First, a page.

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Based on content from the ACWS Children's Curriculum.
A child’s brain is nothing short of amazing. Weighing in at three pounds and composing primary of water and fat, a children’s brain is the source for everything. From walking and talking, laughing and crying, loving and play, a child’s brain defines who he or she is. But what happens to a child’s brain when they are exposed to domestic violence? The ACWS Children’s Curriculum Training workshop explores just that and offers practical strategies for working with children exposed to DV.
Developed for ACWS by Dr. Dawne Clark, founder of the Centre for Child Well-Being and a Professor Emerita in the Department of Child and Youth Studies at Mount Royal University, the Children’s Curriculum Training workshop is broken up into three modules:
1. The Core Story of Early Brain Development
2. Toxic Stress and the Impact of Adverse Childhood Experience
3. Brain Plasticity and Resilience
‘We often think of the brain as one organ, but it is actually several separate parts, each with a specific purpose.’ The Children’s Curriculum utilizes the hand model (Seigel) to help anyone, even young children, visualize their brain, understand and communicate why they feel like they can’t always control their emotions and ‘flip their lid’.
A group activity called the ‘Brain Architecture Game’ teaches participants how a child’s brain is developed. Like building a house, the more complex systems (such as memory, decision making, and emotional regulation) are built and structured on top of a more simple foundation (such as breathing, sucking, and swallowing). The heart of the home can be seen as the child’s spiritual development and the walls of the home being the areas of children development- cognitive, social, emotional, and physical.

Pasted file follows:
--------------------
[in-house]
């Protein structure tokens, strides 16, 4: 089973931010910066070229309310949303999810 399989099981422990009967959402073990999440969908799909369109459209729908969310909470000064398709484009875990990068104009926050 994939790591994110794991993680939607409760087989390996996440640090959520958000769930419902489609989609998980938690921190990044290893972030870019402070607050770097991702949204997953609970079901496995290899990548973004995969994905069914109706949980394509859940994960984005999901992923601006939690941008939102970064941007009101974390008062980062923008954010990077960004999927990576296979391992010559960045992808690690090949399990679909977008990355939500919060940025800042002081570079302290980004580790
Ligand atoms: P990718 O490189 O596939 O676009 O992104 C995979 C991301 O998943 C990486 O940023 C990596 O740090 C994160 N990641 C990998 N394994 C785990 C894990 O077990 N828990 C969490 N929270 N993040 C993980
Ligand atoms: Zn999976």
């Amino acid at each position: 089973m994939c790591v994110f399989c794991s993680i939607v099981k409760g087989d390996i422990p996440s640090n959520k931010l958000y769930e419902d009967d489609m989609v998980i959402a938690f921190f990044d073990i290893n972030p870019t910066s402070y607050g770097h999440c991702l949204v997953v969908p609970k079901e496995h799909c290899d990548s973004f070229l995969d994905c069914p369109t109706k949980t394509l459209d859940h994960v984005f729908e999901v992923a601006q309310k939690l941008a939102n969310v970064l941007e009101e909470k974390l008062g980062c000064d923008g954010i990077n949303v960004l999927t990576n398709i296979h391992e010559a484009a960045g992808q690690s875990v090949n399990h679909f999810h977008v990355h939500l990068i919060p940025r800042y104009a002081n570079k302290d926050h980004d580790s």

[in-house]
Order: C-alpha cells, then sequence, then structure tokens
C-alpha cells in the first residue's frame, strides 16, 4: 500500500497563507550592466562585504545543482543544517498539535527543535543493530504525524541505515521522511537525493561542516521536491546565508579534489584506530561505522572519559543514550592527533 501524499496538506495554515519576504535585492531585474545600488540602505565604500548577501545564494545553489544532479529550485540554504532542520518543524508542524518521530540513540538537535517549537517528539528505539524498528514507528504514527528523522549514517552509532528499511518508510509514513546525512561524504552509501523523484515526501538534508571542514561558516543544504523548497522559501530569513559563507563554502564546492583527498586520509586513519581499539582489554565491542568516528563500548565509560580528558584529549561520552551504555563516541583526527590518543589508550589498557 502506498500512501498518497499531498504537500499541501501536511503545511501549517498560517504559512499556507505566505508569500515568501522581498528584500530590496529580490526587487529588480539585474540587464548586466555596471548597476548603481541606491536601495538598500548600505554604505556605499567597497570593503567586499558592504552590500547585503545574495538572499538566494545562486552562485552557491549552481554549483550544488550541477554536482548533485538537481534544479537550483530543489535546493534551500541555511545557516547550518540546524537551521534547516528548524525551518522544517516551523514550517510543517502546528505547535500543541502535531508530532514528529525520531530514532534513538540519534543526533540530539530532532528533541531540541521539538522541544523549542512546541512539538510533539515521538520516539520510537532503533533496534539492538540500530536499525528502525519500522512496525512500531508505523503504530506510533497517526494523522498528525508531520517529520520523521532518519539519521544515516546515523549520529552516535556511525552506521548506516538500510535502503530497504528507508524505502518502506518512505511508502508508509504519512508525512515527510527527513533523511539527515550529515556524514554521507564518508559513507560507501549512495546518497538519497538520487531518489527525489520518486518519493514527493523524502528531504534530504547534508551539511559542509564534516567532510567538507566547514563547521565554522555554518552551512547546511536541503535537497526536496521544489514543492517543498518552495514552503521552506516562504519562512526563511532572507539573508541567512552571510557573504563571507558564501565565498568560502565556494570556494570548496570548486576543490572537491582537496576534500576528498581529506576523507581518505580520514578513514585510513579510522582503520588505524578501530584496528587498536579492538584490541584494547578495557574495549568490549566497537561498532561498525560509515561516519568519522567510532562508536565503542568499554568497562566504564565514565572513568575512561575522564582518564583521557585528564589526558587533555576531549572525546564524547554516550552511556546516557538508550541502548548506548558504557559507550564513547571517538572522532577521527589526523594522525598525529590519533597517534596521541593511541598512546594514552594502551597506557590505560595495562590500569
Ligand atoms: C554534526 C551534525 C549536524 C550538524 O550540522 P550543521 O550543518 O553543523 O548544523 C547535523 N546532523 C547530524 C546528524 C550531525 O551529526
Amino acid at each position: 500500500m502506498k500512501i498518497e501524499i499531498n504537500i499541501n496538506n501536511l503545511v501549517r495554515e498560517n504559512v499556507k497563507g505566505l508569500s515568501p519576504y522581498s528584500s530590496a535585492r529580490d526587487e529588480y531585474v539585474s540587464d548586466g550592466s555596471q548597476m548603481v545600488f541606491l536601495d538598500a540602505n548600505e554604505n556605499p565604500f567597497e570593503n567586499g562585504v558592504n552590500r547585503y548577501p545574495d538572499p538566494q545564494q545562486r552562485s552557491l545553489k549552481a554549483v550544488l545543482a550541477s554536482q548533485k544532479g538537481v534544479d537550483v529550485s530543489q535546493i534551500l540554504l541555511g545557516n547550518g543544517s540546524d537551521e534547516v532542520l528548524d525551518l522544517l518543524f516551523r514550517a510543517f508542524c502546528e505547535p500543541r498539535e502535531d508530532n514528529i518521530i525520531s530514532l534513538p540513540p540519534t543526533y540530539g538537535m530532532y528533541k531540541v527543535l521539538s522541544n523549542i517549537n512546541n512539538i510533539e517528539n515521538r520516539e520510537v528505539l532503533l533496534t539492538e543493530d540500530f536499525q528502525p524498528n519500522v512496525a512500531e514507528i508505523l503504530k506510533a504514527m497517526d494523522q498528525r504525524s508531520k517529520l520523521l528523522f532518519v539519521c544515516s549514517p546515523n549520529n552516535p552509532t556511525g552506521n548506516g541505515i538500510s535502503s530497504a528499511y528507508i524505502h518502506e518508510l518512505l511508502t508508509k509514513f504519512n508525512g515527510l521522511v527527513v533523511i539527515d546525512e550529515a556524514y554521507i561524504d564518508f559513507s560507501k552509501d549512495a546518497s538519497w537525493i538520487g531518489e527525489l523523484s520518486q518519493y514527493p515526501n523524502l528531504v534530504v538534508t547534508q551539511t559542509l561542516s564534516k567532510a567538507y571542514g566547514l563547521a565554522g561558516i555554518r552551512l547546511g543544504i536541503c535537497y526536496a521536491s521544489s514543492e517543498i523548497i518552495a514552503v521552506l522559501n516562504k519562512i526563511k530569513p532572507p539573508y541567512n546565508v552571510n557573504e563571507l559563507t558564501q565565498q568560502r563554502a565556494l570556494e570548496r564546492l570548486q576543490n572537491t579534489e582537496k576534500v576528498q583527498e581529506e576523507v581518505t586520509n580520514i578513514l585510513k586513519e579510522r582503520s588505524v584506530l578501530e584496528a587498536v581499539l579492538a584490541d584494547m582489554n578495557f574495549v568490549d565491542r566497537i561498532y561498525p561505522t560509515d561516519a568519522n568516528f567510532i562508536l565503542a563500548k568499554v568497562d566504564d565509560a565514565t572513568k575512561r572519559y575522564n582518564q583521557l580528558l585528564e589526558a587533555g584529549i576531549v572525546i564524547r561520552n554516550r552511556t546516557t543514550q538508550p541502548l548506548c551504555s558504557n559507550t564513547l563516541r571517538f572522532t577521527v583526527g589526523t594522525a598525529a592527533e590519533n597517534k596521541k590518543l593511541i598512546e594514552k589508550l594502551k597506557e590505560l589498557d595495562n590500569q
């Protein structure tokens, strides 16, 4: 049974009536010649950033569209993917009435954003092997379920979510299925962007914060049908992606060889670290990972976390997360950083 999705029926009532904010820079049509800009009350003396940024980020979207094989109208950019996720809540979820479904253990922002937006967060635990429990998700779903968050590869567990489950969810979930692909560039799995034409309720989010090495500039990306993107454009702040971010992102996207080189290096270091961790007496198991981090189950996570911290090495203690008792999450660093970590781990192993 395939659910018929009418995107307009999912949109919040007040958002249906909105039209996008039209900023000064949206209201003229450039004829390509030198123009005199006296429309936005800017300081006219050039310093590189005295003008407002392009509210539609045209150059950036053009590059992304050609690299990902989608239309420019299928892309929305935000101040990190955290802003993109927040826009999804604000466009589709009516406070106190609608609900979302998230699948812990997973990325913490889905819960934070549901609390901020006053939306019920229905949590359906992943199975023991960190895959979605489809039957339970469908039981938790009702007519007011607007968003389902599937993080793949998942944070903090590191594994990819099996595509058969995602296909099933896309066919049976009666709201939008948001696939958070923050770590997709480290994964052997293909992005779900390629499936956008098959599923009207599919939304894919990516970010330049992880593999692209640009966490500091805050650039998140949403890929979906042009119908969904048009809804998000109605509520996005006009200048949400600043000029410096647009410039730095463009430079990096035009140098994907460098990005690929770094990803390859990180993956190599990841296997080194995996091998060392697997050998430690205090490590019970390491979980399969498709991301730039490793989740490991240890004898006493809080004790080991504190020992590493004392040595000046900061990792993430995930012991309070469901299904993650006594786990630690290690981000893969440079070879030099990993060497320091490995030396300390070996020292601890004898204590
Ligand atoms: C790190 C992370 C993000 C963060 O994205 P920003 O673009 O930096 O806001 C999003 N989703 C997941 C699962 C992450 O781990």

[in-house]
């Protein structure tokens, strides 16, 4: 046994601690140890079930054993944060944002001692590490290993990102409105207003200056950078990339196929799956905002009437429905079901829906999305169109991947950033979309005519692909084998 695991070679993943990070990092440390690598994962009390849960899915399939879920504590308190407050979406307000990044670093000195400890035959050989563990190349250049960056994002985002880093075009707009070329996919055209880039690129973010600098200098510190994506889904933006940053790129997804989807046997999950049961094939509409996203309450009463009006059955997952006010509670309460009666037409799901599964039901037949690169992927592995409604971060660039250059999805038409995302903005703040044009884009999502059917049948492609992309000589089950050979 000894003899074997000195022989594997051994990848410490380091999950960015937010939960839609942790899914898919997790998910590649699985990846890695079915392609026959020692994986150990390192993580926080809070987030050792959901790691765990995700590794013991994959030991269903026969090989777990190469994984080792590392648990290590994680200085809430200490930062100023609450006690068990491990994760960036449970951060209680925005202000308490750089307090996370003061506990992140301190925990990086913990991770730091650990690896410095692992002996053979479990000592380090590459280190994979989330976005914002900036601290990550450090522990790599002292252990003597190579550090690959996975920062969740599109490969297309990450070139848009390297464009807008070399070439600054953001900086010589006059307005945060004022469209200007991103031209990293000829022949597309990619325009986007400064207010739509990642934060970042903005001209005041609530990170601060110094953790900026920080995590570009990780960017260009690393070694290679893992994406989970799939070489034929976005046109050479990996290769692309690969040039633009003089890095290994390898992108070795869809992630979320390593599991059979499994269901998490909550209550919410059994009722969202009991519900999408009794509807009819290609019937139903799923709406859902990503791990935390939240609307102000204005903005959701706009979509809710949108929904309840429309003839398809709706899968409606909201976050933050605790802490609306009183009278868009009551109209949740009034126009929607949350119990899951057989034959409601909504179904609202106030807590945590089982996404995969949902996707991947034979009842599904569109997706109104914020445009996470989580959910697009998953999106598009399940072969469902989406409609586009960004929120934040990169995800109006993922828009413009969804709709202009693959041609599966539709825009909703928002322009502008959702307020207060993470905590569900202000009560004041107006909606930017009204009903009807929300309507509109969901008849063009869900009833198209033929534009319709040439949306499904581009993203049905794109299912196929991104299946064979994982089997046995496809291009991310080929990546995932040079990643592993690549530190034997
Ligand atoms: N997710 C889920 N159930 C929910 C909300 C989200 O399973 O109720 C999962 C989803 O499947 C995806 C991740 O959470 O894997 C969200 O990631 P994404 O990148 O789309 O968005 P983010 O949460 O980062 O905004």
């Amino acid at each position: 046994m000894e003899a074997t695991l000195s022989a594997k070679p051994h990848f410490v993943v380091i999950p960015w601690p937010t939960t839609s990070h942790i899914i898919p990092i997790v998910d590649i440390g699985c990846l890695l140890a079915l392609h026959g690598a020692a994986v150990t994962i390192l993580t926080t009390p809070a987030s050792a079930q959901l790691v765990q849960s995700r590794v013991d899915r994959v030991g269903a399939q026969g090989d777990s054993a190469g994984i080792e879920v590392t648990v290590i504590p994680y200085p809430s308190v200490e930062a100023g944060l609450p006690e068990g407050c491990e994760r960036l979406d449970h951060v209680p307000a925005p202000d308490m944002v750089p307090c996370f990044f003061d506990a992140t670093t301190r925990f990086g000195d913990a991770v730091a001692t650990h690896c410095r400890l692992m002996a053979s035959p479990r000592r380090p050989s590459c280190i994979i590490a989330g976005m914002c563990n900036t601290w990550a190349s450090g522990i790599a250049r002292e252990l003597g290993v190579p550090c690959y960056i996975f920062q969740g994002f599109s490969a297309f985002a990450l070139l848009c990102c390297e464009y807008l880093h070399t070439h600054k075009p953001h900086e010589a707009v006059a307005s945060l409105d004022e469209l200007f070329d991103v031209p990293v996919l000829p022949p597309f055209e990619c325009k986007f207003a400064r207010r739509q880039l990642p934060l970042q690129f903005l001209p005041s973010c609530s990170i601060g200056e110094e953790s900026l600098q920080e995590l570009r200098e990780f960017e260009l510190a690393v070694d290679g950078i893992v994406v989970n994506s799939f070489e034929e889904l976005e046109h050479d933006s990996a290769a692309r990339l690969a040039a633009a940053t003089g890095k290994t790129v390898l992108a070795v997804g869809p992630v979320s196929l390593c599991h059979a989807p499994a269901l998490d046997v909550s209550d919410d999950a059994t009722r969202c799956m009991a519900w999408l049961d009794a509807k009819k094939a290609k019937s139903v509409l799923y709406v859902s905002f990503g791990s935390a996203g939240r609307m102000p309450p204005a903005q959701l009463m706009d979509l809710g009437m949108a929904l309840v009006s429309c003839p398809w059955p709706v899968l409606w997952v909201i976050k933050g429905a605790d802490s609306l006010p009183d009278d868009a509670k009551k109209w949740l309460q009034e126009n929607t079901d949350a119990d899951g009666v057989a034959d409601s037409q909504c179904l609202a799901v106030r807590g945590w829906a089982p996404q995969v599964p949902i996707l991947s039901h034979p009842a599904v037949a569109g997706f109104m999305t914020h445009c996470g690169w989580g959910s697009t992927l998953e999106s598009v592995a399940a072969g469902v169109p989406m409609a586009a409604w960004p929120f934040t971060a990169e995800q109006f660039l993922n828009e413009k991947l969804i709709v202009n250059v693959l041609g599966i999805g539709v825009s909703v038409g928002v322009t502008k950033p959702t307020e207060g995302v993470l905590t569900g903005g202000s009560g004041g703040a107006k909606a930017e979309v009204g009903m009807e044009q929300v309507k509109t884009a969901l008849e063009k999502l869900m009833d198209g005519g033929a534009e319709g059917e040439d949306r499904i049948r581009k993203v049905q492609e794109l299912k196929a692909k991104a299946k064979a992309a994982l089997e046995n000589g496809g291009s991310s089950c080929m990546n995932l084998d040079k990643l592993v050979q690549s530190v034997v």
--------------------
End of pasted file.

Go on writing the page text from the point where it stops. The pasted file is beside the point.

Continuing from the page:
Toxic stress such as that experienced in family violence situations can have a significant effect on young children that lasts for a lifetime. If not mediated by responsive caring adults, toxic stress can be built into the child’s developing brain, weakening its functions. Looking back at the house model, toxic stress can weaken the foundations of the child’s house structure and impact how future complex structures are developed. This can lead to a negative impact on the body through their immune and stress systems potentially leading to both physical and mental health issues throughout life. Fortunately, even one relationship with a caring responsive adult can mediate the effects of toxic stress.
The resilience scale helps us understand why some brains are more resilient than others. Link: Learn more about the resilience scale
The interventions Shelters provide for children during and after family violence episodes are crucial. Childcare staff create safe, welcoming spaces and opportunity for positive experiences that support strong brain architecture. Childcare workers can also support caregivers to understand their children’s experiences and enhance their skills for building resilience and positive coping strategies.
If you would like more information regarding Children Training or would like to be notified when the next training session will take place please email Catie Hickman: firstname.lastname@example.org
These tips, from the ACWS Children's Curriculum, are used by shelter staff to support traumatised children. But every child can benefit from healthy play. Young children learn through play- through all five senses and the opportunity to explore what interests them or what they feel they need to understand. Play, by definition is child-led.
Children who were exposed to domestic violence and abuse and are now in shelters need to be able to play, feel sad, and then play again - on their own timetable.
- 1. Cognitive - puzzles, building blocks, Lego, card games such as Go Fish.
- 2. Social - Peek-a-boo, imaginative play like ‘house’.
- 3. Emotional Regulation - Sensory Play such as splashing in water, playdough, finger paint, fidget toys.
- 4. Physical - run, jump, dance, drum.
- 5. Spiritual - yoga, nature walks.